The pandemic has given Elim Church Northampton the chance to transform its relationship with the community. Chris Rolfe reports
When a volunteer from Elim Church Northampton discovered a 90-year-old man looking dishevelled and disorientated alone in his home, she knew action was needed.
She was delivering hot meals made by the church to vulnerable residents in the area.
Thanks to this timely visit, she was able to alert the relevant health carers, and the man received the help and attention he needed.
Meal deliveries is just one of the ways Elim Church Northampton has forged new links with residents, families and staff in its community during the pandemic, explains Co-Lead Pastor Lynda Heron.
“At the start of the pandemic, we noticed a few elderly people from our senior’s lunch club beginning to struggle. Many didn’t have family nearby, they weren’t familiar with the Internet or FaceTime and were becoming cut off from people.
“We began delivering hot meals once a week to maintain a connection and make sure everything was OK. It became a bit of a lifeline to them.”
The idea blossomed, with 50-plus meals now being delivered each week, cooked in the church’s kitchen by Assistant Pastor Ryan Ireland and Terry Anne from Northampton’s professional catering business Terry’s Kitchen.
But it’s not just church members and vulnerable locals who are benefiting, says Lynda.
“It’s working two ways, because we’re getting people from the community wanting to join our church teams to give out the meals.
“My hairdresser asked to get involved, for instance, and is now delivering meals. She’s not Christian or a churchgoer, but since the pandemic she’s been watching us online. She was part of the team this week and she posted on Instagram how much it affected her talking to these older people.”
Meals aren’t the only way the church is connecting with its community, however. At the height of the pandemic, when Northampton General Hospital was overrun with Covid cases, the church began delivering emergency supplies to patients.
“It started because Covid patients often go to hospital in an emergency,” says Lynda. “They don’t have time to pack, then friends and family can’t visit them. We provide hospital bags with essentials like toothbrushes, shampoo and shower gel.”
But seeing the strain NHS staff were under, the church extended the scheme to bless hospital staff too.
“We sent out pamper gifts to the NHS staff to say ‘thank you, we’re cheering you on’. We asked a nurse what they’d like. She said, ‘Our feet are hurting us and our lips and hands get dry’, so we give them high-end toiletries like foot and lip balms.”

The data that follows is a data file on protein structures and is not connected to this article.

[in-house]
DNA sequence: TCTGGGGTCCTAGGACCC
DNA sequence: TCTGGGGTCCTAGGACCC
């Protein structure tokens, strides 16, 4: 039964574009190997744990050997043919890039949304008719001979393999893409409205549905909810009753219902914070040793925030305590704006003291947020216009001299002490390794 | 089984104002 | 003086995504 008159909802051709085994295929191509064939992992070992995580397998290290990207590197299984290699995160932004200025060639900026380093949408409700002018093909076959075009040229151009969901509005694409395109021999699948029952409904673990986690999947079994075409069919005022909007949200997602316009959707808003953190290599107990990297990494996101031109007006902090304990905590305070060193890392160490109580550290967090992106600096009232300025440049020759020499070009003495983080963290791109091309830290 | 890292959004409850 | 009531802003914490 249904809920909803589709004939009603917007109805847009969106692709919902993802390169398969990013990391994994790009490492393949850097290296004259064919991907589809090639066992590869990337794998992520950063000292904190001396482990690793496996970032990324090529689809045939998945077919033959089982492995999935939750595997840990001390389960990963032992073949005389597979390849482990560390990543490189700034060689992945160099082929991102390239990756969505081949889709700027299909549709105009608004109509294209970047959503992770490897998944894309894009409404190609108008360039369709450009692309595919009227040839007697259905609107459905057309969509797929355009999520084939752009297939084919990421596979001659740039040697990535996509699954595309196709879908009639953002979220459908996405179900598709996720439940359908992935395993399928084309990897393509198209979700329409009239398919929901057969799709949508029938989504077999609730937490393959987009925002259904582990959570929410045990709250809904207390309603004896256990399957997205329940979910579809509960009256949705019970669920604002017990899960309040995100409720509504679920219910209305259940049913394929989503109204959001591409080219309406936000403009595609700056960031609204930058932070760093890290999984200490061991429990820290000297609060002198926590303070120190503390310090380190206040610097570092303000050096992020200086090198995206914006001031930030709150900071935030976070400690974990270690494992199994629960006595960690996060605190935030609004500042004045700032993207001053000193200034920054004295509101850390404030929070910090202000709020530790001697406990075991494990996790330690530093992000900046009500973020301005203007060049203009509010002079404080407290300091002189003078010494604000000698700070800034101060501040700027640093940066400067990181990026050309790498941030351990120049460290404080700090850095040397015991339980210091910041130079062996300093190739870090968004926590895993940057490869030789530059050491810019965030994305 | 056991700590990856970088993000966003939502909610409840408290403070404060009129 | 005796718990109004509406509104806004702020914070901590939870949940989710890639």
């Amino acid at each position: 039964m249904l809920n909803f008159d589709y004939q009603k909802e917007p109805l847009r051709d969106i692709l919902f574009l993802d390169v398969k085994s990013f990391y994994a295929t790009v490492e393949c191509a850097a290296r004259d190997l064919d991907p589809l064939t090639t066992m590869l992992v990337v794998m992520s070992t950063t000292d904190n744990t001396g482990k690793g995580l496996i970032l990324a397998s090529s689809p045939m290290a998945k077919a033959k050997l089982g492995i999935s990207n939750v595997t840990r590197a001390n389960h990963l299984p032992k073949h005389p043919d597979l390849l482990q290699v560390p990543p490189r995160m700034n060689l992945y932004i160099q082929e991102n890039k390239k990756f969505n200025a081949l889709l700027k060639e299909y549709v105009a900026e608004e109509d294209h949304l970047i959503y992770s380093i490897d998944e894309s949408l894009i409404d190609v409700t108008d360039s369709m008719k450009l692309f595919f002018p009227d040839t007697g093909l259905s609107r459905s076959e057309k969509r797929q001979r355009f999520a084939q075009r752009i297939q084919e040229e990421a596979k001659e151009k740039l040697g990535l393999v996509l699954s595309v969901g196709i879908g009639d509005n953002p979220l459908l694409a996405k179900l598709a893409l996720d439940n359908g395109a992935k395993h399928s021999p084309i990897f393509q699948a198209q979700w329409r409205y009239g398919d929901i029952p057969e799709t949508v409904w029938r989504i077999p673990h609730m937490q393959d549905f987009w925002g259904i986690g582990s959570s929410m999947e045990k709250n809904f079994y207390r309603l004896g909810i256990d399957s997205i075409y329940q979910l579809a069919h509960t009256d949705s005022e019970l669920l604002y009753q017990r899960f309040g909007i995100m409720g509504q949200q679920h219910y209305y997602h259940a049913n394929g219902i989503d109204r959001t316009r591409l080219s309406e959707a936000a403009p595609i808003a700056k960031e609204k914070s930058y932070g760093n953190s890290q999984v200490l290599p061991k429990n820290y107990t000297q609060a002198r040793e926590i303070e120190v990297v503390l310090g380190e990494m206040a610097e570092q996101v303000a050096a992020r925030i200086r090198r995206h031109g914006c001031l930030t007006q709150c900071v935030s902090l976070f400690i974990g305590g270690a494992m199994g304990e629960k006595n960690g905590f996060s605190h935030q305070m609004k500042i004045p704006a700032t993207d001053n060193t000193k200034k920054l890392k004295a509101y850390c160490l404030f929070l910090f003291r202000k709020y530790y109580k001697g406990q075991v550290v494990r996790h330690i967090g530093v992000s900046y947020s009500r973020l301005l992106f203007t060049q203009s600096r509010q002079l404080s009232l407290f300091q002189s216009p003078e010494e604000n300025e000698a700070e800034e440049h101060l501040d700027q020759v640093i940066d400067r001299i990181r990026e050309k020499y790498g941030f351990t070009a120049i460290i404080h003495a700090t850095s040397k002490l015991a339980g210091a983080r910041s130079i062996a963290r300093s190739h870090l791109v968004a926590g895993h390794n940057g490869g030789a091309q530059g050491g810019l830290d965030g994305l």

To build community connections still further, the church recently launched a brand-new initiative.
The new Hannah’s House scheme is supporting new mums and pregnant women during the Covid season, especially those affected by premature births.
“Hannah’s House is especially close to my heart as my own daughter-in-law gave birth last June during the first lockdown. She gave birth at 25 weeks all alone because Covid rules meant pregnant women were not allowed anyone with them, and while my granddaughter Noah is now doing well, she was dependent on ICU life support for a long time.
“After some research I learned there was a spike in premature births and increased depression among pregnant women who were alone and couldn’t share their experiences.
“I talked with Tanya, a lady in our church who works in these areas, and we created a Facebook page and other platforms like FaceTime and Zoom so that women could connect.
“Hannah’s House creates a forum for mums who are cut off from friends and family and are on their own for appointments and deliveries, to talk to others in the same situation.
“We even run baby showers online too. Again, it’s evangelistic. It’s open to everyone, especially on social media, not just people from church.”
Lynda is thrilled that not only have Elim Church Northampton’s projects helped local people, they have also helped transform a previously fractious relationship between the church and its community.
“Before Covid, our congregation was increasing, which was great, but it worsened the traffic congestion to the annoyance of the immediate community, to the point that the local councillor and traffic police began to take action. We’d come to a limit with what we could do in our community.
“But since the pandemic things have turned around completely. Firstly, we’ve now moved our services to The Old Savoy Theatre in Northampton town centre, which is a much bigger venue with a multi-storey car park. And secondly, we’re reaching our community and helping them through our many projects in response to Covid.
“Over Christmas we booked a whole show of the theatre’s sleeping Beauty pantomime and gave 300 tickets to our unchurched community. Every visitor had a gift pack from the church and children’s charity Blazing Glory provided 150 Bibles and every child that attended was given one.
“Prominent people like our local councillor have gone from being against us to being for us, and the council has even given us money to support our projects.
“Covid has changed the way we do things. We’ve got a much bigger local outreach programme and the community has opened up to us.”